- In Murder on the Leviathan, Renata Kleber gets into trouble on purpose in hopes of starting a Rescue Romance with the handsome protagonist, who seems to uphold chivalric values.
- In Twilight, Bella thinks that she can psychically connect with her ex-boyfriend Edward if she gets an adrenaline rush, and purposefully puts herself in near-death situations to bring them on.
- One of the parodies of it, New Moan, has Heffa (the parody of Bella) hoping Teddy (Edward) and Joe (Jacob) will fight over her, and tries to edge them into doing so.
- In The Light Fantastic, Cohen the Barbarian, Rincewind, and Twoflower interrupt a druidic sacrifice, in the process rescuing the maiden who was about to be sacrificed. Said maiden is extremely indignant about the rescue, protesting that if it weren't for them rescuing her she would be "having tea with the Moon Goddess by now" and that they'd just caused "eight years of staying in on Sunday nights" to go "down the drain".
- A common interpretation for Princess Peach.
- Alicia pulls this one off in Solatorobo. She even goes so far as to hire the Sky Pirates to kidnap her, all in the hopes that Waffle will come rescue her. Unfortunately for her, Red gets there before her intended man and Hilarity Ensues.
- Played with in The Legend of Zelda: Skyward Sword. Though Zelda herself certainly doesn't choose to be kidnapped, it's later revealed that her plight was part of a plan set in motion by her previous incarnation. In her past life as the goddess Hylia, she predicted that putting her human self in danger would be a surefire way to spur Link into action.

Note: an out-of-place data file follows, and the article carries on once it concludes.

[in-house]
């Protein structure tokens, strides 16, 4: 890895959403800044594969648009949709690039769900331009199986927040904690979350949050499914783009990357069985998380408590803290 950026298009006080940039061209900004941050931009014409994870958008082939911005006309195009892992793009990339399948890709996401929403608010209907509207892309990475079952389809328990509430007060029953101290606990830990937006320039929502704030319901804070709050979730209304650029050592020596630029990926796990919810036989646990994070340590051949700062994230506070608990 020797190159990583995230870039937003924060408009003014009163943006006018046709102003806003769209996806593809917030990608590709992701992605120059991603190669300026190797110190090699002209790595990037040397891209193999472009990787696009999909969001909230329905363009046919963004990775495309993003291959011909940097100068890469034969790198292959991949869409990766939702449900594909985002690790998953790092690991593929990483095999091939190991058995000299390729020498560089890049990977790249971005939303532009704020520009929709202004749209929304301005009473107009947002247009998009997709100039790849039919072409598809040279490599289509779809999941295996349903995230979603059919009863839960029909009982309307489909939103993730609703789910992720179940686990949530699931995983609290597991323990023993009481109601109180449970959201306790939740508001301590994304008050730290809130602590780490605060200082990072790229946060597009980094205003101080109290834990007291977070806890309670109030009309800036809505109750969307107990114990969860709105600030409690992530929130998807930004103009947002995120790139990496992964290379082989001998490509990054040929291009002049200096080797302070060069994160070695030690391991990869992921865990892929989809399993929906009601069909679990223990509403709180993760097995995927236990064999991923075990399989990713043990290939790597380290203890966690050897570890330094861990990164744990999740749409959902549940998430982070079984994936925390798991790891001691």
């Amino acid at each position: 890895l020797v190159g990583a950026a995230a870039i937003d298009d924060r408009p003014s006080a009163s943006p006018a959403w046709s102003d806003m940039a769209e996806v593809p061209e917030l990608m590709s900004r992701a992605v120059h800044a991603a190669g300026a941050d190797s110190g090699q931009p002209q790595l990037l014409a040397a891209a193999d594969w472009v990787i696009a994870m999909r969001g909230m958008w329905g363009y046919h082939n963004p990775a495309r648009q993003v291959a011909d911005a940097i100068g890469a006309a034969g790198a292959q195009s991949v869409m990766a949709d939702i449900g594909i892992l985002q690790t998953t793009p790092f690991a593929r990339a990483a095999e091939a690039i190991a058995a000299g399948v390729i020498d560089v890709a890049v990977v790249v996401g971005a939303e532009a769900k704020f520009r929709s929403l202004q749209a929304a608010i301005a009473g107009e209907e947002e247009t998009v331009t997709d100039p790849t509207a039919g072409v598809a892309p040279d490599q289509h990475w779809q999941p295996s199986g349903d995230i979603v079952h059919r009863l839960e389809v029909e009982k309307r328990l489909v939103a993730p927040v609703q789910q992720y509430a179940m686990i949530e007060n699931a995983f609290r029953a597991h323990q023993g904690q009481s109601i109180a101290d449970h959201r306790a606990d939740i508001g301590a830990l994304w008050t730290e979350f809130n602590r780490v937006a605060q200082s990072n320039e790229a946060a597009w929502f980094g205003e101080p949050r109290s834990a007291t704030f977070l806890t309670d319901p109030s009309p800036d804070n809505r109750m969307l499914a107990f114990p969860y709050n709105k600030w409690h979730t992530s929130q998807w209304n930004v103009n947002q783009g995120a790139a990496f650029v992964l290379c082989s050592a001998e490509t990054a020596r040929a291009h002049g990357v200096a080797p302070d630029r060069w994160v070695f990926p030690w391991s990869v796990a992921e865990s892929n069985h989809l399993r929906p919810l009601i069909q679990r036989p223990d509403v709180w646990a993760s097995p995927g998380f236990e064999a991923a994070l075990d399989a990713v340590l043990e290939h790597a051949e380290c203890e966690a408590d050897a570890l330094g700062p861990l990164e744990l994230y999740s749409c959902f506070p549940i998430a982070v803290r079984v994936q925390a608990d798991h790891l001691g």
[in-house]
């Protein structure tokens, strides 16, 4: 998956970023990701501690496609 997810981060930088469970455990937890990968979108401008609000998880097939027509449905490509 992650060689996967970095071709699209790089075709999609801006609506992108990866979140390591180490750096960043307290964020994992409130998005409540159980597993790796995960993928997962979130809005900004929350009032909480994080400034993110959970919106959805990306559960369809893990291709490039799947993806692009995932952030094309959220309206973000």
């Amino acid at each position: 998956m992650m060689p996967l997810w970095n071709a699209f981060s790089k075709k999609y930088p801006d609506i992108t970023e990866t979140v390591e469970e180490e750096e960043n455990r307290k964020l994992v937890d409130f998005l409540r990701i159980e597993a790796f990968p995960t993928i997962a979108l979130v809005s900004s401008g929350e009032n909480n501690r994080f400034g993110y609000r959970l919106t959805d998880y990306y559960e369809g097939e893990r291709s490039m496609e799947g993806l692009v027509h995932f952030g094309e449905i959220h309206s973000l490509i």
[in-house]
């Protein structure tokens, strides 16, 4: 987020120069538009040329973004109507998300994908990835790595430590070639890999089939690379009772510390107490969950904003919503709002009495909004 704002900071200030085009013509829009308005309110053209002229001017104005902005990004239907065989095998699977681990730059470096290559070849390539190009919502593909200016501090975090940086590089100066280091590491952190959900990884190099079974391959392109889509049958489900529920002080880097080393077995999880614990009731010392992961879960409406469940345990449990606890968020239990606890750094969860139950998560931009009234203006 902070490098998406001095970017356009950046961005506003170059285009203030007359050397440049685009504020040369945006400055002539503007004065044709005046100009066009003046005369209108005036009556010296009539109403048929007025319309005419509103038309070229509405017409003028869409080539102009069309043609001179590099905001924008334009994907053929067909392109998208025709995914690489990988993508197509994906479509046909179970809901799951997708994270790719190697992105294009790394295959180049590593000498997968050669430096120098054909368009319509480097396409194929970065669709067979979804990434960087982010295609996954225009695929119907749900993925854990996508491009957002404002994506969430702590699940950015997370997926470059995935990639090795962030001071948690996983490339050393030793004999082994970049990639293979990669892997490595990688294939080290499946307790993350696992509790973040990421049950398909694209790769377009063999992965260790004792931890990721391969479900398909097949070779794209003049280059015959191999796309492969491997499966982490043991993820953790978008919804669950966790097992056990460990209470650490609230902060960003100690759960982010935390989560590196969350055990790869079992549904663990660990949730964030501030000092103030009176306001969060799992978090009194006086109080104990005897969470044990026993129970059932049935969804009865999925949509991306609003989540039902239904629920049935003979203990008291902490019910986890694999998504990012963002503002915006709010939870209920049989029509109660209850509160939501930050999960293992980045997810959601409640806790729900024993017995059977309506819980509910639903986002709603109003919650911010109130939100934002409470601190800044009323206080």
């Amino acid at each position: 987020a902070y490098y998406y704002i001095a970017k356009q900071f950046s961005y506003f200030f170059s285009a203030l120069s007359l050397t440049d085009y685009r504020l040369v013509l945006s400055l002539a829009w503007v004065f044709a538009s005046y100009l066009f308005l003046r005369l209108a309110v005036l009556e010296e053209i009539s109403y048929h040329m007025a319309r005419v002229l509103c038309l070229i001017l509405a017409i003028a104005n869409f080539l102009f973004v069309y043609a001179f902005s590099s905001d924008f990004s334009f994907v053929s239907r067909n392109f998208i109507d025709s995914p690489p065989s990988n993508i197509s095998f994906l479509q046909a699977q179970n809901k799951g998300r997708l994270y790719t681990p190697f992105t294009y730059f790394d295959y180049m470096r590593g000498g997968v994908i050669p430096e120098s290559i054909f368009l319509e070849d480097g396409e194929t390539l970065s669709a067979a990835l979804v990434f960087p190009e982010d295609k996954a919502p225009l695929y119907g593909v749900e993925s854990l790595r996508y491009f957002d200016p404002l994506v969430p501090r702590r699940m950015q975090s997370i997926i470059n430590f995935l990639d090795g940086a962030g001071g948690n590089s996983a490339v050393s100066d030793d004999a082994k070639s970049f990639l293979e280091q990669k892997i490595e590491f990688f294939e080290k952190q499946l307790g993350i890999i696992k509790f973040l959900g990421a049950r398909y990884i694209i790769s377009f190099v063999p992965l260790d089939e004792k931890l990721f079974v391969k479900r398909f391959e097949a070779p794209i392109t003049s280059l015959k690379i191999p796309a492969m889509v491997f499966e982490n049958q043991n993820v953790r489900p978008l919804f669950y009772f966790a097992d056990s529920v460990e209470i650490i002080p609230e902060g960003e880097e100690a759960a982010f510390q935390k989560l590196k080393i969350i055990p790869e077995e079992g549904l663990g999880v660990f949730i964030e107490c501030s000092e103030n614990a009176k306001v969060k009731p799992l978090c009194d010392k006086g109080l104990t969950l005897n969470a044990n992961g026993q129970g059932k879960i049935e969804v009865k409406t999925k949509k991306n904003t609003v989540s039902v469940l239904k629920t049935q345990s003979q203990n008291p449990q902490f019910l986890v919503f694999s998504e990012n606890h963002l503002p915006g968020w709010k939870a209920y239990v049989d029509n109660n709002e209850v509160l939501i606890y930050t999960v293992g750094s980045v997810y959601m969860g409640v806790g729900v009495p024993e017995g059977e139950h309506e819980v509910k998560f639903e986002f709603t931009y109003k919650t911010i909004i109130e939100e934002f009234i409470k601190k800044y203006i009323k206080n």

- Jessica in Umineko no Naku Koro ni. While she is an asthmatic Ill Girl, she more than once pretends to be more ill than she truly is.
- Zola Anya Talinka Venia Zeblinkya Malfeazium in Girl Genius have a mix of high-end Obfuscating Stupidity and being just one little step behind the developing situation—she may be ahead of most others, but never quite reaches the top perch.
- Mentioned in El Goonish Shive to parody the Damsel in Distress:
Grace:"[discussing why a video game princess keeps getting kidnapped] Oh, it's like foreplay to her. She's kind of evil that way."
- Gender Inverted in the ThunderCats (2011) episode "The Duelist and the Drifter" Adventure Towns resident and habitual Distressed Dude the Drifter gets snagged on high fences three times, each time enlisting protagonist Lion-O's help to get down. This would be innocuous but for the fact that the Drifter possesses Not Quite Flight, and readily exploits these encounters to offer Adventure Rebuffs and unsolicited, passive-aggressive advice on Lion-O's own increasing problems while elaborately feigning disinterest.
- A very mild version of this is when a woman will drop her handkerchief in hopes that the man in question will pick it up and return it to her, which I've Seen A Million Times.
- Played with in Monkey Business, where a woman drops a handkerchief in front of Zeppo, who pockets it and then drops one for her to pick up.